Jousting is a nobal form of armed contest found in nearly every BR
tournament. In order for Players and DMs to resolve the outcome of these
contests fairly, here is a simple and fast system for determining the
outcome of a Joust.

- -Initiative: Both Contestants roll 1d10. This roll is modified by
subtracting your opponents Level from yours. Then adding the difference to
your roll. For example a 7th level Fighter is to Joust against a 5th Level
Fighter. The 7th level Fighter rolls a 6, then subtracting 5 from 7(his
opponents Level from his)he gets a difference of 2. He then adds 2 to his 6
and gets an 8. The 5th Level Fighter will do the same. He rolls and gets a
8, but when he subtracts his opponents level(7) from his(5) he gets a -2.
This gives him 6(-2 + 8 = 6). The person with the *higher* number wins
Initiative. Similtanious Initiatives are covered below. Also any non-Warrior
involved in a Joust should first divide thier Level in half before
determining Initiative. Initiative should be determined before each Pass.

- -Jousting Pass: The winner of the Initiative shall be called Contestant 1
and the loser shall be called Contestant 2. As the Contestants Joust they
need to make opposed rolls in order to determine who wins. Contestant 1
makes a Strength check(Exceptional Strength does not factor into this), and
Contestant 2 makes a Dexterity check. Contestant 2 then subtracts thier A.C.
rating(without Dex. modifiers), and the Strength damage modifier for
Contestant 1(Exceptional Strength counts for this)from thier roll. Note:
A.C. lower then 0 is treated as 0. Contestant 2 then adds thier own Strength
damage modifier to thier roll. The winner is the Contestant with the highest
successful ability check. If Contestant 1 has the higher roll and Contestant
2 has lower roll, but both are successful checks, Contestant 2 is unhorsed.
If boths checks rolled are equal then Contestant 1 wins and Contestant 2 is
unhorsed. If Contestant 2 has the higher successful check, or Contestant 1
fails his Strength check, then Contestant 2 is not unhorsed. If Contestant 2
is not unhorsed then the Contestants immediatley make opposite checks. That
is Contestant 2 now makes a Strength check(no Exceptional Strength), and
Contestant 1 makes a Dexterity check(modified by subtracting thier A.C. from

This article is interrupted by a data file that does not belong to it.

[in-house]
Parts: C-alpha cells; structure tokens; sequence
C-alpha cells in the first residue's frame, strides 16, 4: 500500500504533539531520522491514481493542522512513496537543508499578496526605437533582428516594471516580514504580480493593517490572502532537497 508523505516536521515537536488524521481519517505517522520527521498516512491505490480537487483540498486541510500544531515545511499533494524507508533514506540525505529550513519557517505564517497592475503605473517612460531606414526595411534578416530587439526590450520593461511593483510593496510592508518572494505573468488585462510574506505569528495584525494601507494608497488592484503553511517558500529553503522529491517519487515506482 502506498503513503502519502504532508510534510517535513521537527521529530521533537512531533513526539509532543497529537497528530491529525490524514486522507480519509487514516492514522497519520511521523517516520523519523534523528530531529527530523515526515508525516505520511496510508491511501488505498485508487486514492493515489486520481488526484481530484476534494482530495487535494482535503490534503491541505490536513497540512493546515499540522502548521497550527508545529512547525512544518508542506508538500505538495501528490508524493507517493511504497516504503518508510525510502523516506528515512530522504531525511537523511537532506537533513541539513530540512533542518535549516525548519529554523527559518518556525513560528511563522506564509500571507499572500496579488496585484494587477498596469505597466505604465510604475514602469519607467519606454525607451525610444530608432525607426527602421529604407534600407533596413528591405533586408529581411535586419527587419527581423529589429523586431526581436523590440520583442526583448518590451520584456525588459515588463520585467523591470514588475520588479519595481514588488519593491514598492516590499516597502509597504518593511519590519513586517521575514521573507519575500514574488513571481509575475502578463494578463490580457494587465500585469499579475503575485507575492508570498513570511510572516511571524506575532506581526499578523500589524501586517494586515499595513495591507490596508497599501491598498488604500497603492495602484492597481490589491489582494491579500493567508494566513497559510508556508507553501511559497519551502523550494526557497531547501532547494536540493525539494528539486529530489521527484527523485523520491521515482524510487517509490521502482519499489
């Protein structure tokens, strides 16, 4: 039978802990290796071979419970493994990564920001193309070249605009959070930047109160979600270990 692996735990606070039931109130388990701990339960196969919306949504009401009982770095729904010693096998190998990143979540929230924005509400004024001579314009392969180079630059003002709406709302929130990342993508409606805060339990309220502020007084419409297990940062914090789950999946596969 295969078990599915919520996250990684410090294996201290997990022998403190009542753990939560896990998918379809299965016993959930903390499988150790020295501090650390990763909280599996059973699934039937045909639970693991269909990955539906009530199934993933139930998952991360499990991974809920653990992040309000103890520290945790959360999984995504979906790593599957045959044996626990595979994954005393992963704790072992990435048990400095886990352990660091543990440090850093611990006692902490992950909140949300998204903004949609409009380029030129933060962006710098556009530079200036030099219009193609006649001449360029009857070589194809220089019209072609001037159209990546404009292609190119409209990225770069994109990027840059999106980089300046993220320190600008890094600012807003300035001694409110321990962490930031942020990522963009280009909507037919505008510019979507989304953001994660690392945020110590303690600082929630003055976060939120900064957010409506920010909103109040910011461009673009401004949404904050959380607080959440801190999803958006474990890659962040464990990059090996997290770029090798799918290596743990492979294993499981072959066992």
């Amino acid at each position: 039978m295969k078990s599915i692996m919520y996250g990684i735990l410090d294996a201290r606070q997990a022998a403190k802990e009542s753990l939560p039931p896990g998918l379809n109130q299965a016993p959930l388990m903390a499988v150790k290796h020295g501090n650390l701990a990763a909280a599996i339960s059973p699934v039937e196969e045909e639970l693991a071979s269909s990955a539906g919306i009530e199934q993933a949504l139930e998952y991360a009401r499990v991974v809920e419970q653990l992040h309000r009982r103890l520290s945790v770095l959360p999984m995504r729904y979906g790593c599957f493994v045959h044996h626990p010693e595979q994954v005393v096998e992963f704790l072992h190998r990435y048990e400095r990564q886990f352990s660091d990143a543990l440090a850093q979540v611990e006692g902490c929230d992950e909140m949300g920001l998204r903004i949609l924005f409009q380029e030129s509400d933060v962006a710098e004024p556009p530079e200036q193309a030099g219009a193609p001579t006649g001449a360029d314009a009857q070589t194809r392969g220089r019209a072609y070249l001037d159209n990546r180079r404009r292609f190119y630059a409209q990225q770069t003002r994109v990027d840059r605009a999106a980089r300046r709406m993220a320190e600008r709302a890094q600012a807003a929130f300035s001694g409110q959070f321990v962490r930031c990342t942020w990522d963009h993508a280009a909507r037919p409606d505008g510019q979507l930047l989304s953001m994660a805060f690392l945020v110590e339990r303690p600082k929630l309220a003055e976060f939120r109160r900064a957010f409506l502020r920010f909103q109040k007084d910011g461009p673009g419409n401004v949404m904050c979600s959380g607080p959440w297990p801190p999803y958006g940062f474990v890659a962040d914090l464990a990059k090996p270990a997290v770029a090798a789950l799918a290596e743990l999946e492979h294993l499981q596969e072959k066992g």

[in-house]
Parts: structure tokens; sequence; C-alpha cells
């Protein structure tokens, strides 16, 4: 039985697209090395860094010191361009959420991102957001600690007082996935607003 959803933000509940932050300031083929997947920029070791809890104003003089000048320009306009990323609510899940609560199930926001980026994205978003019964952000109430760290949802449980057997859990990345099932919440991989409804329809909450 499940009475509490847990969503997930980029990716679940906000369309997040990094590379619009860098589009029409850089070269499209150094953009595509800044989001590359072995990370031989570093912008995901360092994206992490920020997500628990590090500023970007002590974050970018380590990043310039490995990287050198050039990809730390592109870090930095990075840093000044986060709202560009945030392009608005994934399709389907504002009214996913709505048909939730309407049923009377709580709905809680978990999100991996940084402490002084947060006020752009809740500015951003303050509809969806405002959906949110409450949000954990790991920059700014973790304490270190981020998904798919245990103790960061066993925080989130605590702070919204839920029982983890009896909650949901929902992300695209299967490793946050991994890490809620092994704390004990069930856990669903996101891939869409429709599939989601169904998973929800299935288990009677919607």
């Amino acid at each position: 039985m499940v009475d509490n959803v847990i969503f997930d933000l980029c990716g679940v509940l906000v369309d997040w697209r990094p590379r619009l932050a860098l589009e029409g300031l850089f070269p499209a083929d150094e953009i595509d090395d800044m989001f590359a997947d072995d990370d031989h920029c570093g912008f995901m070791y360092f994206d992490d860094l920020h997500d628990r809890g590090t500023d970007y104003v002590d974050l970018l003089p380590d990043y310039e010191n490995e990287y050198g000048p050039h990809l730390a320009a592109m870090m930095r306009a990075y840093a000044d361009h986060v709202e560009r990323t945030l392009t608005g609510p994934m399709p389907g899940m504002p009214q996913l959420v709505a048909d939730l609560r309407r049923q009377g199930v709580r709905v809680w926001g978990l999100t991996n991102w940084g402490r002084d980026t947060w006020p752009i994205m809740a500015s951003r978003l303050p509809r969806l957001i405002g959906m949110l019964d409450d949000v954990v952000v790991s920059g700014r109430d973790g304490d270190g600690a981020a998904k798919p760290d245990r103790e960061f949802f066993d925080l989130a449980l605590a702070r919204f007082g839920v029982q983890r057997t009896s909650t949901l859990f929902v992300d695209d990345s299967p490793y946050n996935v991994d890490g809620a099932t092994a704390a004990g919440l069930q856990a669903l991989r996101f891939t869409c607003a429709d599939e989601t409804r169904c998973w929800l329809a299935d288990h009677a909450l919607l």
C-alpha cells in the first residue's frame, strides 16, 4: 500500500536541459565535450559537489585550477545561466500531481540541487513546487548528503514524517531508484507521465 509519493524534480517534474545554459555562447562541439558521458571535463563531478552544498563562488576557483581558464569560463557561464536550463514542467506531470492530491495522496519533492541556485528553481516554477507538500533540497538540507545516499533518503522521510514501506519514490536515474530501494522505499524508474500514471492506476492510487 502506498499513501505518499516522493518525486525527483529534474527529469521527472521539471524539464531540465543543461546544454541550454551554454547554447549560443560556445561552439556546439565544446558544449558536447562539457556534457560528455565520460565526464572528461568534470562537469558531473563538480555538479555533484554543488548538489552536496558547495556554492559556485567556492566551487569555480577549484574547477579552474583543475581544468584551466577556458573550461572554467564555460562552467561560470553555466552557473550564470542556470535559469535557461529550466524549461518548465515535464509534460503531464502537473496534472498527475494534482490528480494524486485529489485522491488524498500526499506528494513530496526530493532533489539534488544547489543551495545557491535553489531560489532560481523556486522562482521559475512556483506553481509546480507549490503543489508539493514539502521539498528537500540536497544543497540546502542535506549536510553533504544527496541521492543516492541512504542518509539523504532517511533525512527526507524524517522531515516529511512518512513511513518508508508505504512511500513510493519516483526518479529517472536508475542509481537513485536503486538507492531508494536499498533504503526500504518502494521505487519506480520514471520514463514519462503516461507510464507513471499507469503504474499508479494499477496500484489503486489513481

thier roll, again thats A.C. without Dex. modifiers, and subtracting the
Strength damage modifier for Contestant 2, then adding thier own Str. damage
modifier). The rolls are then compared to see if Contestant 1 is
unhorsed(using the above rules only Contestant 1 is now considered
Contestant 2 and Contestant 2 is considered Contestant 1). If the
Contestants have similtanious Initiatives they each make both a Strength and
Dexterity check(with the restrictions above)at the same time, and then check
to see if one or both of them have been unhorsed.

- -Damage: Both Contestants take damage for a hit from a Jousting Lance(1d3-1,
no Strength modifiers)with each Pass, and an unhorsed Contestant takes an
additional 1d2 points of damage for hitting the ground. Also the DM should
roll 1d10 for each Lance on a roll of 1-5 the Lance snaps and must be
replaced before the next Pass.

- -Additional Notes: If a Contestant has Lance as a Weapon Pro. then his/her
Initiatives, successful Strength checks, and successful Dexterity checks
gain a +1. If he/she is Specialized in Lance they gain a +2 to the above
rolls. These modifiers will not cause an ability check to fail. They mearly
make the successful number higher. Lastly in a basic Jousting Contest 2
warriors would make Passes until the one of them had been unhorsed 3 times.
Of course there are many variations on the rules and regulations in specific
Contests, but those(if any)can be determined by the DM.


"War is a matter of vital importance to the State;
the province of life or death;
the road to survival or ruin.
It is mandatory that it be thoroughly studied."
-Sun Tzu,(The Art of War)-

BR Netbook: